In the south, the advance of the West Saxons had been checked in 520, according to the legend, by the prowess of Arthur, king of the Devonshire Welsh. As Mr. Guest acutely notes, some special cause must have been at work to make the Britons resist here so desperately as to maintain for half a century a weak frontier within little more than twenty miles of Winchester, the West Saxon capital. He suggests that the great choir of Ambrosius at Amesbury was probably the chief Christian monastery of Britain, and that the Welshman may here have been fighting for all that was most sacred to him on earth. Moreover, just behind stood the mysterious national monument of Stonehenge, the honoured tomb of some Celtic or still earlier aboriginal chief. But in 552, the English Chronicle tells us, Cynric, the West Saxon king, crossed the downs behind Winchester, and descended upon the dale at Salisbury. The Roman town occupied the square hill-fort of Old Sarum, and there Cynric put the Welsh to flight and took the stronghold by storm.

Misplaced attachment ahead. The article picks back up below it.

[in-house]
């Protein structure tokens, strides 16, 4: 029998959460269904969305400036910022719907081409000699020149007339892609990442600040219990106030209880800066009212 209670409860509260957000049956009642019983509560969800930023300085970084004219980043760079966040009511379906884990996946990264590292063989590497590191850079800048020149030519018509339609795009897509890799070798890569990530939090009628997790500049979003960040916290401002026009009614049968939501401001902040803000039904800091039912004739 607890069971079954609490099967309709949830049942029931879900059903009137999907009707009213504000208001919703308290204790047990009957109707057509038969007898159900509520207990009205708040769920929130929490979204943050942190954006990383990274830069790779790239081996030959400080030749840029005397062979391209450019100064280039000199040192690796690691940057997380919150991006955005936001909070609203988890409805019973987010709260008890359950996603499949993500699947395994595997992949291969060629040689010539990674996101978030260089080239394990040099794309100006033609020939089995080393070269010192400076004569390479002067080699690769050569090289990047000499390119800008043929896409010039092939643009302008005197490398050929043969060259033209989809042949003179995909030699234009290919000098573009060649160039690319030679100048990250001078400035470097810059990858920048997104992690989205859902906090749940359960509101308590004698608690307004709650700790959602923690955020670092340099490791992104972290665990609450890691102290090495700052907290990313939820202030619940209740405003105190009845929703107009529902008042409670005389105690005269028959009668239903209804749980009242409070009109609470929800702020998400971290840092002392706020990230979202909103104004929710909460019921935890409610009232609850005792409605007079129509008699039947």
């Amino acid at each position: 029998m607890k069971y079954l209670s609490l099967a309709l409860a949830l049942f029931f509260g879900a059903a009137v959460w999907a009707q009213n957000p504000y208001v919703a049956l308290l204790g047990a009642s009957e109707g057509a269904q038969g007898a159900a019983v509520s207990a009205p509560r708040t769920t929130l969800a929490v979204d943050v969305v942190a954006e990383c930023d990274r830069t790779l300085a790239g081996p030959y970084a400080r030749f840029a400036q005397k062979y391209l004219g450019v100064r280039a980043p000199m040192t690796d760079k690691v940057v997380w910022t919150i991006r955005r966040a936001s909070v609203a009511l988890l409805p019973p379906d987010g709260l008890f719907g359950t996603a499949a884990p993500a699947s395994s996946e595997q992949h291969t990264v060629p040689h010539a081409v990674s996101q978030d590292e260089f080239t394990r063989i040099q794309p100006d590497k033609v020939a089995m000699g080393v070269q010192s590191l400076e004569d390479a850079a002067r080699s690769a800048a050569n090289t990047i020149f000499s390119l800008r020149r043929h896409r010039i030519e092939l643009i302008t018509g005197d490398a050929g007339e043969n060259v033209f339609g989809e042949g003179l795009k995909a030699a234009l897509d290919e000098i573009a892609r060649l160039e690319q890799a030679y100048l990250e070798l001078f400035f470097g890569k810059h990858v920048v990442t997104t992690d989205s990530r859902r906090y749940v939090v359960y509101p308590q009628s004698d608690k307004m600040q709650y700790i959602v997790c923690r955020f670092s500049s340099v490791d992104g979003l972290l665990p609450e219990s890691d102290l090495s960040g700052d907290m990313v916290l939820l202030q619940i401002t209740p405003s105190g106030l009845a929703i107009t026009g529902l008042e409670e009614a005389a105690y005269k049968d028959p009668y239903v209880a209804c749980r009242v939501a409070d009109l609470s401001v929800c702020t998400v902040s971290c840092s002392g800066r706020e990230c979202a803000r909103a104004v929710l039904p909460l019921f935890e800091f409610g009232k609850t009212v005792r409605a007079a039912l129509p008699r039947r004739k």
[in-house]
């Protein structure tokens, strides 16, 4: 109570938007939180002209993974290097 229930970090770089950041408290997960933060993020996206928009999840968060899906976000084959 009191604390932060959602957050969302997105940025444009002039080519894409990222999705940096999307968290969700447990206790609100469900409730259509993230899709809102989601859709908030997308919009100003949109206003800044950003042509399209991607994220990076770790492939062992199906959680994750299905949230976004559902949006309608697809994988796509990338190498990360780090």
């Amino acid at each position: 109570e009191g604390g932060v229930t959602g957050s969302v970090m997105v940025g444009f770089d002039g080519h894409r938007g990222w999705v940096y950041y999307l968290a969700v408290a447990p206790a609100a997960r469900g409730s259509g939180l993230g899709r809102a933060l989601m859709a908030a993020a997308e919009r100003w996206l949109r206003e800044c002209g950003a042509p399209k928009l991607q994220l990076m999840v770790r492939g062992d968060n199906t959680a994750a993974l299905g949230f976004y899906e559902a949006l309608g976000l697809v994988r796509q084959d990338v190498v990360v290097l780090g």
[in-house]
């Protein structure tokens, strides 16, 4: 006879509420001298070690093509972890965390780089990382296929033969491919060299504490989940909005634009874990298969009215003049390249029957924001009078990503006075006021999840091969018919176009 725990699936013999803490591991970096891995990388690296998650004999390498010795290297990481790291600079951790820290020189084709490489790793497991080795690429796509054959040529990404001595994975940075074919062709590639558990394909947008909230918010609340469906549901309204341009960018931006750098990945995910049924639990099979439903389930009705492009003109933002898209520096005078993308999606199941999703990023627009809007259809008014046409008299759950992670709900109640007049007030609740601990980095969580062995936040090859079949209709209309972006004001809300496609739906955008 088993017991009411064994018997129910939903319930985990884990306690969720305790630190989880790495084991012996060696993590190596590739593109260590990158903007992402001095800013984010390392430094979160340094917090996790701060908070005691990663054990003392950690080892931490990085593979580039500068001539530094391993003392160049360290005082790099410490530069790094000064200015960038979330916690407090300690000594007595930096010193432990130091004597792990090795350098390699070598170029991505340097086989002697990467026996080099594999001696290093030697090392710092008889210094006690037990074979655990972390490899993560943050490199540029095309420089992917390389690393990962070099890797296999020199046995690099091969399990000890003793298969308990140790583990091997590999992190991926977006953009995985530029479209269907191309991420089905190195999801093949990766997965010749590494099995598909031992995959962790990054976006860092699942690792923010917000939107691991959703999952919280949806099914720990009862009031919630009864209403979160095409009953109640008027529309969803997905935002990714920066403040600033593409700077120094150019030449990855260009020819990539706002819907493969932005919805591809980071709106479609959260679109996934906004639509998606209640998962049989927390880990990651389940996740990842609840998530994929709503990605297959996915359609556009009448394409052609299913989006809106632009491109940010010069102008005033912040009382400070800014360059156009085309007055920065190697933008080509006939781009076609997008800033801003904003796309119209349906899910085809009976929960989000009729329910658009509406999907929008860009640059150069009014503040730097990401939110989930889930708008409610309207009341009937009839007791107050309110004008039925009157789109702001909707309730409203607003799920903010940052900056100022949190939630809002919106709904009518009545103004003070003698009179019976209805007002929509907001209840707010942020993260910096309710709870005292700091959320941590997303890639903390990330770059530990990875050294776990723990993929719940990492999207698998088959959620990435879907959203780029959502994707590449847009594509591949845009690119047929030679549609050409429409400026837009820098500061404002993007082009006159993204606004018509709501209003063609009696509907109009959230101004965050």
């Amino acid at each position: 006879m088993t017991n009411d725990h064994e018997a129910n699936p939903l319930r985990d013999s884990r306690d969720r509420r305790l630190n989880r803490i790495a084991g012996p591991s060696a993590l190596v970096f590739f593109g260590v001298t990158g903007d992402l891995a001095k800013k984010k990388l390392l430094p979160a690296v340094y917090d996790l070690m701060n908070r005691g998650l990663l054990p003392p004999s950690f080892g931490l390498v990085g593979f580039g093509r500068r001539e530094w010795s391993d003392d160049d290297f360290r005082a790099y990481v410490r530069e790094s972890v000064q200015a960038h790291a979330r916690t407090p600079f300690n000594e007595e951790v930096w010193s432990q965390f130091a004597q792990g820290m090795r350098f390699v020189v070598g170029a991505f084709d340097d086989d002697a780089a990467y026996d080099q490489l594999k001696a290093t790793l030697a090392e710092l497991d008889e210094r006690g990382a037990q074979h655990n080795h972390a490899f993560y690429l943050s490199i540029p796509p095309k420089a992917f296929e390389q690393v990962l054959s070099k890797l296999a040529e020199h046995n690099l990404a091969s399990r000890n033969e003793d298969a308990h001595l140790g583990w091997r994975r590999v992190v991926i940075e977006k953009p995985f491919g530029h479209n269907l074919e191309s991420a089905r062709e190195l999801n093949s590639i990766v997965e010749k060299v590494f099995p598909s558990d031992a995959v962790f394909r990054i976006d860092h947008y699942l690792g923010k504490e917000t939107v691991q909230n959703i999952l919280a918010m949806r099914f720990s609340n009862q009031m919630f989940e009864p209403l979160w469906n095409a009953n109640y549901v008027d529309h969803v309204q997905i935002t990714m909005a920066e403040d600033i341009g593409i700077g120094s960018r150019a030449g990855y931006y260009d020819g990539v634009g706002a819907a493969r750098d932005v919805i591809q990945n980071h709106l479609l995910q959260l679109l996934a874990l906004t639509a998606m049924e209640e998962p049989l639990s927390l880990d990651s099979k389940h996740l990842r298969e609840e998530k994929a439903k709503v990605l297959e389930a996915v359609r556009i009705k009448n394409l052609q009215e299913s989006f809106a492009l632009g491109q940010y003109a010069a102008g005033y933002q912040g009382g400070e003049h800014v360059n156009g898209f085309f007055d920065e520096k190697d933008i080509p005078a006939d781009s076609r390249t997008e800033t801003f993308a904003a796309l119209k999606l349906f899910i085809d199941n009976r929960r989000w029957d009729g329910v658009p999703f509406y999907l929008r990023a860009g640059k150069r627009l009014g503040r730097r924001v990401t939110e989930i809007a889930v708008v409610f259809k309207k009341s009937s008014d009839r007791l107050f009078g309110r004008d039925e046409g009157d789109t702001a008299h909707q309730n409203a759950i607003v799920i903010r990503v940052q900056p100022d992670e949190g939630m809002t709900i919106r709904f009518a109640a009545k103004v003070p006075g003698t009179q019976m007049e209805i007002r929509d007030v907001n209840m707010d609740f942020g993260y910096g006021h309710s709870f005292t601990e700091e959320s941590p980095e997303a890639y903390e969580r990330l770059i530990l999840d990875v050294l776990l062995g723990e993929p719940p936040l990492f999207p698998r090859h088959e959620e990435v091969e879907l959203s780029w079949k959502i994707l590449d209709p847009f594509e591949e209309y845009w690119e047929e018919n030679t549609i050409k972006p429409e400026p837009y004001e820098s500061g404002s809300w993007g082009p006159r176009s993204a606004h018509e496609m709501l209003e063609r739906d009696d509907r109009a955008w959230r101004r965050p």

The road was thus opened in the rear to the upper waters of the Thames (impassable before because of the Roman population of London), as well as towards the valley of the Bath Avon. Four years later Cynric and his son Ceawlin once more advanced as far as Barbury hill-fort, probably on a mere plundering raid. But in 571 Cuthwulf, brother of Ceawlin, again marched northward, and "fought against the Welsh at Bedford, and took four towns, Lenbury (or Leighton Buzzard), Aylesbury, Bensington (near Dorchester in Oxfordshire), and Ensham." Thus the West Saxons overran the whole upper valley of the Thames from Berkshire to above Oxford, and formed a junction with the Middle Saxons to the north of London; while eastward they spread as far as the northern boundaries of Essex. In 577 the same intruders made a still more important move. Crossing the central watershed of England, near Chippenham, they descended upon the broken valley of the Bath Avon, and found themselves the first Englishmen who reached any of the basins which point westward towards the Atlantic seaboard. At a doubtful place named Deorham (probably Dyrham near Bath), "Cuthwine and Ceawlin fought against the Welsh, and slew three kings, Conmail, and Condidan, and Farinmail, and took three towns from them, Gloucester, and Cirencester, and Bath." Thus the three great Roman cities of the lower Severn valley fell into the hands of the West Saxons, and the English for the first time stood face to face with the western sea. Though the story of these conquests is of course recorded from mere tradition at a much later date, it still has a ring of truth, or at least of probability, about it, which is wholly wanting to the earlier legends. If we are not certain as to the facts, we can at least accept them as symbolical of the manner in which the West Saxon power wormed its way over the upper basin of the Thames, and crept gradually along the southern valley of the Severn.